[dropcap]T[/dropcap]hink the wealthy have a leg up on financial smarts? Think again. Retirement advisory firm Financial Engines recently took a spin through nearly 3 million 401(k) accounts and found that among folks with at least $500,000 in assets, about one-third had in excess of 20 percent of their retirement account invested in their company stock. Yikes.
A very basic rule of diversification is to keep any single stock investment to no more than 10 percent of your assets. So put another way, about one-third of the folks with bulging 401(k) accounts are taking twice as much risk with their retirement account as is deemed prudent. Sure, if they have boatloads more retirement money in other accounts maybe the overall impact of their company stock is mitigated. But I’m not betting that is what’s going on. The fact is, we get lulled into thinking the company we work for could, never, ever disappoint. And that’s just asking for trouble.
To be fair, it’s not just the well off who are screwing this up. According to the non-partisan Employee Benefit Research Institute, more than one-third of folks with access to company stock within their 401(k) have more than 10 percent of their assets riding on their company’s stock.
Who Has More Than 20 Percent of Retirement Assets Riding on Company Stock?
Among the 50-something crowd, about 40 percent have in excess of 10 percent tied to the fortunes of their employer’s stock. And as the table below from EBRI shows, among those Baby Boomers 13.5 percent have more than half of their 401(k) riding on company stock. Double yikes.
Maybe you have a pretty good line on the fact that your firm isn’t committing outright fraud, so you’re not too worried about Enron risk: At the time Enron went under, the majority of employee retirement assets were invested in company stock. Granted, the fraud issue is a bit of an outlier. But you can’t know for sure what external factors might smack your company stock. For example, BP’s stock plunged about 50 percent in the wake of the 2010 Gulf Oil spill. That smacked BP workers silly: turns out that about one-third of the firm’s 401(k) was sitting in company stock.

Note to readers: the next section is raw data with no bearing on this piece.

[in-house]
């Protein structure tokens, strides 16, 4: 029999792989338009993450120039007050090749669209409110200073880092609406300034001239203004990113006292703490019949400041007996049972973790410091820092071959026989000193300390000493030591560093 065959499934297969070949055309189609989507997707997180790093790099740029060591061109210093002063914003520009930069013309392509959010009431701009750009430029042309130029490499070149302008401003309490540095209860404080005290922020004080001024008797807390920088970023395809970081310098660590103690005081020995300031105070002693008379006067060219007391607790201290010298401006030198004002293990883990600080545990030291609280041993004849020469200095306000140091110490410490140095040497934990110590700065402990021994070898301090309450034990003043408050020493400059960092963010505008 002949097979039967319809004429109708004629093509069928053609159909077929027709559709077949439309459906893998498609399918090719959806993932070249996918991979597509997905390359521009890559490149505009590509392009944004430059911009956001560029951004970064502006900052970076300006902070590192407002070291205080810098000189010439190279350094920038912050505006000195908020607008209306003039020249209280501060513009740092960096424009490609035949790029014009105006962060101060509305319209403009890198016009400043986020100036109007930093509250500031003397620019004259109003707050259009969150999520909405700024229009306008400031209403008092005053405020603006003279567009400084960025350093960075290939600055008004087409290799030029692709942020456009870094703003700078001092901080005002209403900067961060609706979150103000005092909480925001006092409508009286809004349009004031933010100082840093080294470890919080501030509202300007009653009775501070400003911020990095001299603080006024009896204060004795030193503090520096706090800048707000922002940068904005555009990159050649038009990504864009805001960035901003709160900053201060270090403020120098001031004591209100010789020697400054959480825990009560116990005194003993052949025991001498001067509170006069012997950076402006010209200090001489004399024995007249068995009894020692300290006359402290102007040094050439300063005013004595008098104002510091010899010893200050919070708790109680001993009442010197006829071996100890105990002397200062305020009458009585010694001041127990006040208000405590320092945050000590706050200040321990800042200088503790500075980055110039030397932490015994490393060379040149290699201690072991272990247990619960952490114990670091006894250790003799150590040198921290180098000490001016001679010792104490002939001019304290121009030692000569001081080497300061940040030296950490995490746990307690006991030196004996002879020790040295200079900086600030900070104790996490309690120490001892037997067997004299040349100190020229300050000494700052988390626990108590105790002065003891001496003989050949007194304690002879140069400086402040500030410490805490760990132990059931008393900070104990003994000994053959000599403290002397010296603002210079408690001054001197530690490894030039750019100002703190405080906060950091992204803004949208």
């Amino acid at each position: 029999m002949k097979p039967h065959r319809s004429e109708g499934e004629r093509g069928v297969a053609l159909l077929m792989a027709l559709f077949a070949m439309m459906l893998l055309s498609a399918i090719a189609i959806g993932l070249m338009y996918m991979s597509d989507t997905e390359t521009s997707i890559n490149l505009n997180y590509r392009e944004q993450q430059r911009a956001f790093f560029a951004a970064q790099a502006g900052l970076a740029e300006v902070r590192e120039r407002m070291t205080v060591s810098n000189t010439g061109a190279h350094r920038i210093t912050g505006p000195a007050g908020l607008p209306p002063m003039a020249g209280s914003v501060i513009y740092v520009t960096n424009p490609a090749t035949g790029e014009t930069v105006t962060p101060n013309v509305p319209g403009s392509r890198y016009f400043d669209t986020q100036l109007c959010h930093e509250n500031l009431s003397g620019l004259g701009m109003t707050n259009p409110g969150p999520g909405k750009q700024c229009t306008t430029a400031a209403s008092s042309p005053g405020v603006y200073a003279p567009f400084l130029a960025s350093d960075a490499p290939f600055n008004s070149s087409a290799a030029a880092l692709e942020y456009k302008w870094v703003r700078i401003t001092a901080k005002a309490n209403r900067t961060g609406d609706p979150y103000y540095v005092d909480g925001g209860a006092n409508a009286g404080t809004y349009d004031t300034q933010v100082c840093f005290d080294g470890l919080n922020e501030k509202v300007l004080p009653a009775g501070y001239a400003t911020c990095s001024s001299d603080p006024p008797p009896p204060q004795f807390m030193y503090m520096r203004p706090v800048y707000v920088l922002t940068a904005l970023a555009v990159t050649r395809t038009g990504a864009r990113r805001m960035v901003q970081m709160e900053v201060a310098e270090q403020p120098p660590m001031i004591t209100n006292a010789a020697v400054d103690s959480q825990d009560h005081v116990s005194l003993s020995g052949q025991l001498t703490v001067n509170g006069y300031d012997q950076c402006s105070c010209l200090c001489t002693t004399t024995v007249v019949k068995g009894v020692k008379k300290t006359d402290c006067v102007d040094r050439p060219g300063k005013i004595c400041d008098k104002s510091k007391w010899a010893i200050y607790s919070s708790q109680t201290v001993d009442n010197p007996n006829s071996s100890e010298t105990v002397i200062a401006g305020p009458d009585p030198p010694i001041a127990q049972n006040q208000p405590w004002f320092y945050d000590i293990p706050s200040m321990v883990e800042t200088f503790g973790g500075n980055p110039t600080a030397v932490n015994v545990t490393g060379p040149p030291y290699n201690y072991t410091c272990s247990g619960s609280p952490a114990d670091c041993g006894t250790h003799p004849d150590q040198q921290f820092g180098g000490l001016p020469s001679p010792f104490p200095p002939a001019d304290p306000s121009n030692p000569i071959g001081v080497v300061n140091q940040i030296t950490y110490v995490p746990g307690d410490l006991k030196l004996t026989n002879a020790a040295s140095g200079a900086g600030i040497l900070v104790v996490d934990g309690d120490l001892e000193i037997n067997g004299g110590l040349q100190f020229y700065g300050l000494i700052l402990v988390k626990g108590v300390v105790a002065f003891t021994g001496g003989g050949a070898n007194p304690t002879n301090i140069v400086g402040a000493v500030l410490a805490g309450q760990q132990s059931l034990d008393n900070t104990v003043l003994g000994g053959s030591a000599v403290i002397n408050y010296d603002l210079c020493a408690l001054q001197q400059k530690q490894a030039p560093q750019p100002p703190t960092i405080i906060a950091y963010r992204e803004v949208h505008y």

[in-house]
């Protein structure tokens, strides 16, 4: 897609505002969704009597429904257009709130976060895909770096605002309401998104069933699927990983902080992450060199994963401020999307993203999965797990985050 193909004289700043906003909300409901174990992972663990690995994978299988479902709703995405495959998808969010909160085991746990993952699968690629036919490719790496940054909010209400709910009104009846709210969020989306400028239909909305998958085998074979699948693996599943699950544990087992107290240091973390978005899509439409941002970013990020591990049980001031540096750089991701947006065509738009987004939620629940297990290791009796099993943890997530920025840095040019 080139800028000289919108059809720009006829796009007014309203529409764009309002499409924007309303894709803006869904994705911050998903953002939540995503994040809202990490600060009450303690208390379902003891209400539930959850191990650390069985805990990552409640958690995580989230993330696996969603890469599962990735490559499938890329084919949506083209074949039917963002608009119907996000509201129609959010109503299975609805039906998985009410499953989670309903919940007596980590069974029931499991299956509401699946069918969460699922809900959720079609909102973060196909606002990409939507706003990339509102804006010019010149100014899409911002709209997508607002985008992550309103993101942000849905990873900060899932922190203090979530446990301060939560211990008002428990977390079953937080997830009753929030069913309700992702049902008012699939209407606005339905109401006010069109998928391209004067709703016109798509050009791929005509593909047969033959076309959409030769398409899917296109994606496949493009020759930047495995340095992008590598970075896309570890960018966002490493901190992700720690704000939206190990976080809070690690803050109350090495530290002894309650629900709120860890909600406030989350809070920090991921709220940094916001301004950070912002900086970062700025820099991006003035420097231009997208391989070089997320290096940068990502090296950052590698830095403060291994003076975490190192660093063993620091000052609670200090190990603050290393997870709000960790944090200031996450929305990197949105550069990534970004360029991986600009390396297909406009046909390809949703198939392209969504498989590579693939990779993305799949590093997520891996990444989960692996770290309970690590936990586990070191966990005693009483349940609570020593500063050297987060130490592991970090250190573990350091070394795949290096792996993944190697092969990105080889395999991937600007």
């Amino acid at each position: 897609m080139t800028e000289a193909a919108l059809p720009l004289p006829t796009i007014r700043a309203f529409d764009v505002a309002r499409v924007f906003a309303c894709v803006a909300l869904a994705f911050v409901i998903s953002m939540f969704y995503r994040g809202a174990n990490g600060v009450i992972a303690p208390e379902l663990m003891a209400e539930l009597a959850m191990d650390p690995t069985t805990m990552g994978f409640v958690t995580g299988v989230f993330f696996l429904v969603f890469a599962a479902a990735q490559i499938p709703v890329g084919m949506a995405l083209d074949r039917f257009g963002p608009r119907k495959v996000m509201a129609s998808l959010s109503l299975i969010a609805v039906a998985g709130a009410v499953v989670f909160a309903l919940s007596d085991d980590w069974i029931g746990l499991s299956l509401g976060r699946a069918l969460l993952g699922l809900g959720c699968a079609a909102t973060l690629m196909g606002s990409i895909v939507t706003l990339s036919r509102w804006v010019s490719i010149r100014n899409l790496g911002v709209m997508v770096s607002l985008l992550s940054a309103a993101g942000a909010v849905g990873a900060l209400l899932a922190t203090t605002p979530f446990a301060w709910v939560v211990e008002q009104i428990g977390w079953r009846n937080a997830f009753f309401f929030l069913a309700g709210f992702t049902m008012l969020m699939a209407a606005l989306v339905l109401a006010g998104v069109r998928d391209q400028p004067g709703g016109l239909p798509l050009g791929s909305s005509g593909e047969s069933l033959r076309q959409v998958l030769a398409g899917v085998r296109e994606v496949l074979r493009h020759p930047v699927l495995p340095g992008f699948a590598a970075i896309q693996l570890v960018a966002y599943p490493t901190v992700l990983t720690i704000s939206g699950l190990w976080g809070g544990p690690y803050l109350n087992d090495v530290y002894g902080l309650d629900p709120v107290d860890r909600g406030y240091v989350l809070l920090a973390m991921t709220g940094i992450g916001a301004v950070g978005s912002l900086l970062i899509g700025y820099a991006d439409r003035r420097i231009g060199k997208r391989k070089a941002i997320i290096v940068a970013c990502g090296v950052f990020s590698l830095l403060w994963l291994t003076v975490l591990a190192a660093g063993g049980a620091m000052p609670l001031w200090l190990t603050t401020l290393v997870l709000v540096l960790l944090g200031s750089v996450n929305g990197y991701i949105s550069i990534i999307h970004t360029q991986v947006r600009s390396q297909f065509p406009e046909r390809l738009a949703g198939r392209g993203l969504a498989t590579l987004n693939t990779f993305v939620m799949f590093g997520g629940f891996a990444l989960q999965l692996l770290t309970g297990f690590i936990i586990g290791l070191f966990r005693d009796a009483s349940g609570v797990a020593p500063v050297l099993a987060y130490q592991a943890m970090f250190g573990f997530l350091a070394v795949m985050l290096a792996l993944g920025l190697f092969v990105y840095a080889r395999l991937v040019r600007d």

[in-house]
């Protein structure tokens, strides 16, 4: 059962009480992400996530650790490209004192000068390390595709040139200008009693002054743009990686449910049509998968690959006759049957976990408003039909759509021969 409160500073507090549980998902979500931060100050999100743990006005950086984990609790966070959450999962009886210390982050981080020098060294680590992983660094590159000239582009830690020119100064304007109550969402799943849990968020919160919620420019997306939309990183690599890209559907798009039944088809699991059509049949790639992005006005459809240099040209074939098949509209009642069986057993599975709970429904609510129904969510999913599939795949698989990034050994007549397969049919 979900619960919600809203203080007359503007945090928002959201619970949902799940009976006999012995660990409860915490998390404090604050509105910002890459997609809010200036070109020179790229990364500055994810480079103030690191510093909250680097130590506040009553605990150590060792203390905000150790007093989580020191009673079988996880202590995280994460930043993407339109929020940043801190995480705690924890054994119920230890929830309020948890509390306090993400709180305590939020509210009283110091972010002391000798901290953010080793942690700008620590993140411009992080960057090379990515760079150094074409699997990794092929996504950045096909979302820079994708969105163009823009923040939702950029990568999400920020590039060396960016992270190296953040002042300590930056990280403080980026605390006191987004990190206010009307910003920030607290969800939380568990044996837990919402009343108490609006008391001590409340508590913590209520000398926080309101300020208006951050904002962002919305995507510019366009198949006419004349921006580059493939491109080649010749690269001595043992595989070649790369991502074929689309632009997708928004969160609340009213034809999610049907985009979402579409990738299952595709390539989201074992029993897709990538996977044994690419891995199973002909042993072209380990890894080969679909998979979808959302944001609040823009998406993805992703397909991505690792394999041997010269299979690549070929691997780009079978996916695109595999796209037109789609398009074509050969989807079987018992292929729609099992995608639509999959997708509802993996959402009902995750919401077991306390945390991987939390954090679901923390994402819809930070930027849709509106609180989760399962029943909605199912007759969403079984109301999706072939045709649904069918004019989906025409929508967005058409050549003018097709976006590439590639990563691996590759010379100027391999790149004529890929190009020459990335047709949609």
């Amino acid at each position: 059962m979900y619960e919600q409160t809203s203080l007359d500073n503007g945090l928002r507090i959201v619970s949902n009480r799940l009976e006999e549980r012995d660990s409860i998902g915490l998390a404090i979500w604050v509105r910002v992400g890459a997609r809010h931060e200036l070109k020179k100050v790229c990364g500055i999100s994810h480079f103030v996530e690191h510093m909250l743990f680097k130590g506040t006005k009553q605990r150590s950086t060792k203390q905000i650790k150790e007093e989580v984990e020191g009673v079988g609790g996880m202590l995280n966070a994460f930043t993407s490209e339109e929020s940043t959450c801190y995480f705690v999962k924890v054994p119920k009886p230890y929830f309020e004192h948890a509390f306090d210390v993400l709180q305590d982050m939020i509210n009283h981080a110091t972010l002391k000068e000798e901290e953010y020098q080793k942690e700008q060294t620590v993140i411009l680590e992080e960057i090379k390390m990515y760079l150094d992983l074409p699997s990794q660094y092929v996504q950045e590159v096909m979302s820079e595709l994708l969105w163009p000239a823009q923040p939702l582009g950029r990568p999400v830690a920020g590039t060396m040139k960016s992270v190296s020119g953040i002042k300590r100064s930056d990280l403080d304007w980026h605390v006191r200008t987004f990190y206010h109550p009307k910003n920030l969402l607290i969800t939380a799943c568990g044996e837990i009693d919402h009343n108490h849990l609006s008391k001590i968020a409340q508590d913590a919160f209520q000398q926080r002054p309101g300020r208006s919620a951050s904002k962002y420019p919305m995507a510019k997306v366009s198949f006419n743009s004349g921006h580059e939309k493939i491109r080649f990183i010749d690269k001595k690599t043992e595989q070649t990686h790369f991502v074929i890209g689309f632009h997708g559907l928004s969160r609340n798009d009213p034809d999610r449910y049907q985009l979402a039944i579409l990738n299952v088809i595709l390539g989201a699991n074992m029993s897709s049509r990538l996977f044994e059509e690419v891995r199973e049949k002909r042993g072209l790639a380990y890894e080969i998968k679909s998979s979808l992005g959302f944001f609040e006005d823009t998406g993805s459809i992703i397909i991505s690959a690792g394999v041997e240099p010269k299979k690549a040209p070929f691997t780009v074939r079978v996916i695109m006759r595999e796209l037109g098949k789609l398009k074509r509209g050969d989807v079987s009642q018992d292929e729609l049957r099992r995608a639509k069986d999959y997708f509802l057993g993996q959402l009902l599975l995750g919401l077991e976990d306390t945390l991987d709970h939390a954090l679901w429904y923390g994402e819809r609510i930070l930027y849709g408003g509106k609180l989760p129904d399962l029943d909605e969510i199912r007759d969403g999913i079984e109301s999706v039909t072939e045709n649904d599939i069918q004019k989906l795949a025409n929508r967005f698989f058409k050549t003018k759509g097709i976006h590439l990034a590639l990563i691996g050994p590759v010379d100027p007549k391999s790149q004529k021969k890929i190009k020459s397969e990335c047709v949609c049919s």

The point is you just can never be absolutely sure. One of the biggest favors you can do your 401(k) and retirement security is to apply Pascal’s Wager to your decision-making process. Full disclosure, Pascal was in fact a 17-century mathematician and philosopher. But his advice could not be more spot-on for today’s 21-century investing world. Pascal laid down an elegantly simply challenge to our thought process and decision-making. Here’s a pared down paraphrase of Pascal’s challenge:
When you can’t be sure of something, what is the consequence of your assumption being wrong?
So, um, what’s this got to do with your 401(k)? Well, let’s say you have a big chunk of your retirement account riding on your company stock and it turns out you were “wrong” in the sense that something — anything — triggers a big drop in the stock. The repercussion is going to be a lot more severe than if you were “wrong” and had just 10 percent or less of your 401(k) invested in the stock. (For more on Pascal, check out Against The Gods –The Remarkable Story of Risk by Peter Bernstein. You can also get a taste of Bernstein’s spin through Pascal and other masters of probability in this paper.)
Come on, you can’t honestly argue with the logic of mitigating your risk. So if you have more than 10 percent or so of your retirement assets riding on company stock, time to think about diversifying a bit. Even if your employer gives you your matching contribution in stock, you can swap it for any of the other investment options inside your 401(k). That’s not betting against your employer. It’s safeguarding your future. Your career is already tied to this employer, perhaps you also have stock options that tie you to the fortunes of the company’s stock. That’s great. But because of all that company-specific risk in your career, it becomes even more important to vigilantly keep your 401(k) from making too big a wager on company stock.